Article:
top of page
  • Writer's pictureRabbi Jeffrey L. Falick


As long as we're still seeing advertisements for "HUGE MEMORIAL DAY SAVINGS STILL GOING ON!" I assume that it's still okay to talk about the holiday even though it has passed.

Among all these huge Memorial Day savings, sales, and other odd American traditions, I was especially taken aback by the large number of people on social media wishing me a "Happy Memorial Day." Clearly, when it comes to the day that Americans have set aside to remember those who died in service to our nation's defense, we have definitely lost the plot. Like some other American holidays, Memorial Day is in desperate need of some reconsideration.

Though I did not seek a "Happy Memorial Day," I did take advantage of the three-day weekend so generously provided by the Uniform Monday Holiday Act, enacted by Congress in 1968, to watch some afternoon baseball. At precisely 3:00 P.M., I was jolted back into an appreciation for the sanctity of the day when the umpires suddenly stopped the game and  the stadium announcer asked everyone in Camden Yards to rise as Taps was played in memory of our fallen soldiers. Afterward, I learned that all major and minor league teams whose pregame workouts or live games were active at that hour paused in this way.

Their acknowledgment of Memorial Day reminded me very much of the practice in Israel on their Memorial Day of sounding sirens throughout the country to summon a moment of silence. In Israel's case (and this is also done for Holocaust Remembrance Day), everything in the nation comes to a complete halt. No matter where the siren sounds—whether you're on the freeway, in a grocery store, at home, or in school—the custom is to stand as one while the blare continues.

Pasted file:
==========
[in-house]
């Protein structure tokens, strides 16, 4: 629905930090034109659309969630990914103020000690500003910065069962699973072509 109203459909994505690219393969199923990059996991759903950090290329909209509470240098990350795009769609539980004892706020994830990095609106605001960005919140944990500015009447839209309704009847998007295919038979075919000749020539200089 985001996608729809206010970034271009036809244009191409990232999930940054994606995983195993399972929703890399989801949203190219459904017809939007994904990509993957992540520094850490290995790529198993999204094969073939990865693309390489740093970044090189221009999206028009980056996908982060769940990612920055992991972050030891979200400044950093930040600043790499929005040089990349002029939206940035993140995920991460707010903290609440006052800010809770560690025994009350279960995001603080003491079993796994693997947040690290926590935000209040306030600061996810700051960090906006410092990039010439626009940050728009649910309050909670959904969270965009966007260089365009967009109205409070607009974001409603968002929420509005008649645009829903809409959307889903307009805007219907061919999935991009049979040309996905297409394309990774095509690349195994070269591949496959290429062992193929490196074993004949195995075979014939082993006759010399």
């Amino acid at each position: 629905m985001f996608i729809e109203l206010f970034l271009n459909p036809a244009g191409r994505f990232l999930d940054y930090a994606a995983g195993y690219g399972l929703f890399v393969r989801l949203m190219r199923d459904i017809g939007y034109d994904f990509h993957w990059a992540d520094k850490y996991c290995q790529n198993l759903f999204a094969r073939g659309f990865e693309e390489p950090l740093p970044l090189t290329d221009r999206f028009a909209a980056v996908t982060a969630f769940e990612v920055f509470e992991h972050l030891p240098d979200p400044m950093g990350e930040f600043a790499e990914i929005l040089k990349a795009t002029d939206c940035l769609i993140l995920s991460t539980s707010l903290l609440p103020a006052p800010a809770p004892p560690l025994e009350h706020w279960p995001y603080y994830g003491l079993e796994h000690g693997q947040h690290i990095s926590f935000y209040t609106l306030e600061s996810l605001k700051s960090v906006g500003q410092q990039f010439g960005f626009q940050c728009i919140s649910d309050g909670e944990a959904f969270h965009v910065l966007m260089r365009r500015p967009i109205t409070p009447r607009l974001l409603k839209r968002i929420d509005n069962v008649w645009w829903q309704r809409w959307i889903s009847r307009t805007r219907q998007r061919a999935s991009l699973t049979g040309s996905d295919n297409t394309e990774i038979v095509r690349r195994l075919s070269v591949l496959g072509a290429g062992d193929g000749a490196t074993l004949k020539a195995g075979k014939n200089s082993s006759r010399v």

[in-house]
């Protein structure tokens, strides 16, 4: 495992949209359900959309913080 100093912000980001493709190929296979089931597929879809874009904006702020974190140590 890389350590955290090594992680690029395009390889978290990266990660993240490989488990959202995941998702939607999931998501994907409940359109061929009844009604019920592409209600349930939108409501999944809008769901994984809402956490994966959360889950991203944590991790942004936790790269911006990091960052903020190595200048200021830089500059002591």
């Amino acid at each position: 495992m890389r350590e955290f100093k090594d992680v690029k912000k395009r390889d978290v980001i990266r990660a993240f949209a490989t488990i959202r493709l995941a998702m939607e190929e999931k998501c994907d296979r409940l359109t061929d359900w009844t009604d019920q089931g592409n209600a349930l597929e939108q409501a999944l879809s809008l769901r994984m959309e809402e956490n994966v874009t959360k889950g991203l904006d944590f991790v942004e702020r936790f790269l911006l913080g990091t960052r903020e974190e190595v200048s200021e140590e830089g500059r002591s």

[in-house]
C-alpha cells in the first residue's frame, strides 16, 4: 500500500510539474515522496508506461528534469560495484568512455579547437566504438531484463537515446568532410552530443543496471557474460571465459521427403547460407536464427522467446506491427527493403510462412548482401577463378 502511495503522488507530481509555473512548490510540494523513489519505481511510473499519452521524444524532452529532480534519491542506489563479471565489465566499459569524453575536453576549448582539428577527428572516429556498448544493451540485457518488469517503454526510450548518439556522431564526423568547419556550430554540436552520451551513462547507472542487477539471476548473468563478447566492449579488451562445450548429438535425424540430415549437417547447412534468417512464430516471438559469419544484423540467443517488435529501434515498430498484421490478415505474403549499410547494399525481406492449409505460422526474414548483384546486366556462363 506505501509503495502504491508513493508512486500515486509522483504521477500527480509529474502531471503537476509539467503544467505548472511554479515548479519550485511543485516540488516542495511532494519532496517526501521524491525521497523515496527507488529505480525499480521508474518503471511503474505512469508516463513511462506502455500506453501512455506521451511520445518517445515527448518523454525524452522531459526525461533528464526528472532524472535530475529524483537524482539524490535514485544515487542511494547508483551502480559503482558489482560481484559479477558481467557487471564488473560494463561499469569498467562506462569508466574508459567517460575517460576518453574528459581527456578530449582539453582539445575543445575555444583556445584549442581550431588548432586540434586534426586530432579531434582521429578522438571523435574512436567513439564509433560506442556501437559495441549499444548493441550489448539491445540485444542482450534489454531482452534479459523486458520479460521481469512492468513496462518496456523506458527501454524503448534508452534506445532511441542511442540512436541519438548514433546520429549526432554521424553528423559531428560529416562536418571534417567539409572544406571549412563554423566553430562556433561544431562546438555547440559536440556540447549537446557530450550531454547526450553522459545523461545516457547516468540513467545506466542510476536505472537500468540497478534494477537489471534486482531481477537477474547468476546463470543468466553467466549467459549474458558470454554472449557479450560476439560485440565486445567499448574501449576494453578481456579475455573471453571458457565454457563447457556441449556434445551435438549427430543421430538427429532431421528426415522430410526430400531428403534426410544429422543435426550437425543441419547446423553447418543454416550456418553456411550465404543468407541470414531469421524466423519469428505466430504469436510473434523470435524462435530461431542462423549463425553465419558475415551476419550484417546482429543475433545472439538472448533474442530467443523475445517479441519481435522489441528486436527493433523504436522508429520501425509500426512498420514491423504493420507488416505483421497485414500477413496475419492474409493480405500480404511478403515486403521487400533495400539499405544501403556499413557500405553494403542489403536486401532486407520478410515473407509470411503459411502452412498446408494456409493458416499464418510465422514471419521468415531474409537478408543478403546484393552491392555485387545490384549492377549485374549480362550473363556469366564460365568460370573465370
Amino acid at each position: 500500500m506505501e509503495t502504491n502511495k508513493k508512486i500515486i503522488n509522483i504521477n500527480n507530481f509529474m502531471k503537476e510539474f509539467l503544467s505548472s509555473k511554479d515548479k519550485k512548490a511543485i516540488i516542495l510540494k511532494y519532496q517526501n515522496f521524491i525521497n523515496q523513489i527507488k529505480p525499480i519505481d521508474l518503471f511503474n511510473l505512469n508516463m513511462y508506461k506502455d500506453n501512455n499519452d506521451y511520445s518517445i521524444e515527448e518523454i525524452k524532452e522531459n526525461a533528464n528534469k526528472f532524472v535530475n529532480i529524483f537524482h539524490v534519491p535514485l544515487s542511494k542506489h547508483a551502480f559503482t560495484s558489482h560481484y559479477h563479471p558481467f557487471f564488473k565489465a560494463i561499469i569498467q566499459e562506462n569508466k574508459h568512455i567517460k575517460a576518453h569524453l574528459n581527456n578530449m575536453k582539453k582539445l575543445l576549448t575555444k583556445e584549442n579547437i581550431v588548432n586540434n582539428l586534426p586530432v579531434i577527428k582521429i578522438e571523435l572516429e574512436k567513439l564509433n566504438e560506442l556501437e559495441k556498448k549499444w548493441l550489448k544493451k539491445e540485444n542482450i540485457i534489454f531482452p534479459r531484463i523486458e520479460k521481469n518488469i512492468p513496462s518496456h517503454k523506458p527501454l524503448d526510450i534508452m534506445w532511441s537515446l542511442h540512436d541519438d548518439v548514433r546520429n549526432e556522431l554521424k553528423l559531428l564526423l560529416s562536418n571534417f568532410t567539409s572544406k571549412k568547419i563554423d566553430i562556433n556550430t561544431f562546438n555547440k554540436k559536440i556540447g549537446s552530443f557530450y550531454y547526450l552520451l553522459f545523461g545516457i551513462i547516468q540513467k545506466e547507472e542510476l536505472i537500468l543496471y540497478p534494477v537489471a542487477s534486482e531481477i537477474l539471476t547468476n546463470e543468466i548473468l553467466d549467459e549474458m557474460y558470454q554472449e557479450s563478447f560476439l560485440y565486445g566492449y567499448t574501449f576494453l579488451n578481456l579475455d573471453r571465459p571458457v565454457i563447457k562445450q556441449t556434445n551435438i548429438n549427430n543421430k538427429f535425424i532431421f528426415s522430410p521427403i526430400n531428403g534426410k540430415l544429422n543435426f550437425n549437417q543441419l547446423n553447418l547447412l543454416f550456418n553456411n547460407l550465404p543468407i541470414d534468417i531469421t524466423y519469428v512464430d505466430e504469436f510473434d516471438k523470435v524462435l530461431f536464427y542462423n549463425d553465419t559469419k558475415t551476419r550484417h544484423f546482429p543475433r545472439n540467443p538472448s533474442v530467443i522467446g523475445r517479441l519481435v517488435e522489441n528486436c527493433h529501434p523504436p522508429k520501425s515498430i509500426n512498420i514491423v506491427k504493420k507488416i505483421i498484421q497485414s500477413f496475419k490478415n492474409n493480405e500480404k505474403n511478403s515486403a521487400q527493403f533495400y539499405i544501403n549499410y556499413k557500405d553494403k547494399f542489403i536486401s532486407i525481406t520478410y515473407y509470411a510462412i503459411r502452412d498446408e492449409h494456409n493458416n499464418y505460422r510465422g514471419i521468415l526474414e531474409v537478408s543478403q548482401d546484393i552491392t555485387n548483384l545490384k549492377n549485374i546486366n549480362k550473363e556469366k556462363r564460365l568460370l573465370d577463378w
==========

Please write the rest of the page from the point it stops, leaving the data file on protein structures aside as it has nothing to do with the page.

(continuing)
Certainly, many Americans devoted themselves yesterday to remembering the fallen and embracing their families. Parades and ceremonies took place. Veterans and others gathered. But for most Americans, Memorial Day has become what it has been for many years: a day for pools, barbecues, sales, and baseball—the first unofficial day of summer.

There's no denying that we need a little break to kick off summer, but perhaps we should be asking ourselves whether Memorial Day should be the excuse for that. Even if you're not inclined toward gratitude for the sacrifices made by our soldiers, general decency and sensitivity heavily suggest that something's gone awry when we're wishing each other a happy holiday on the day set aside to remember them.

If I've learned anything from the Humanistic Jewish principle of saying what we mean and meaning what we say—including about our holidays!—I'd like to suggest a rethink of Memorial Day. Perhaps we could observe it as they do in Israel, on the day before we celebrate independence? Or maybe we could relocate it to the former Armistice Day on November 11 (now rebranded as Veterans Day), which already serves a secondary role of remembering those who fell before they could ever become veterans. That's when our World War allies in the United Kingdom and Canada observe it.

And, in the U.K. at least, they still launch summer with a Monday holiday in late May. If we can't think of something more suited to our own late spring three-day weekend, we could always follow their example and call it the Spring Bank Holiday. If we wanted to have sales in its honor or wish someone a Happy Spring Bank Holiday, no one could possibly consider us unfeeling or thoughtless.

More to the point, a different day would draw more and better attention to the solemn meaning of Memorial Day—a reminder that freedom is never free and that each and every one of us owes a great deal of gratitude to those who paid the ultimate price for our sales, our pools, our barbecues, or even our right to protest war itself.


bottom of page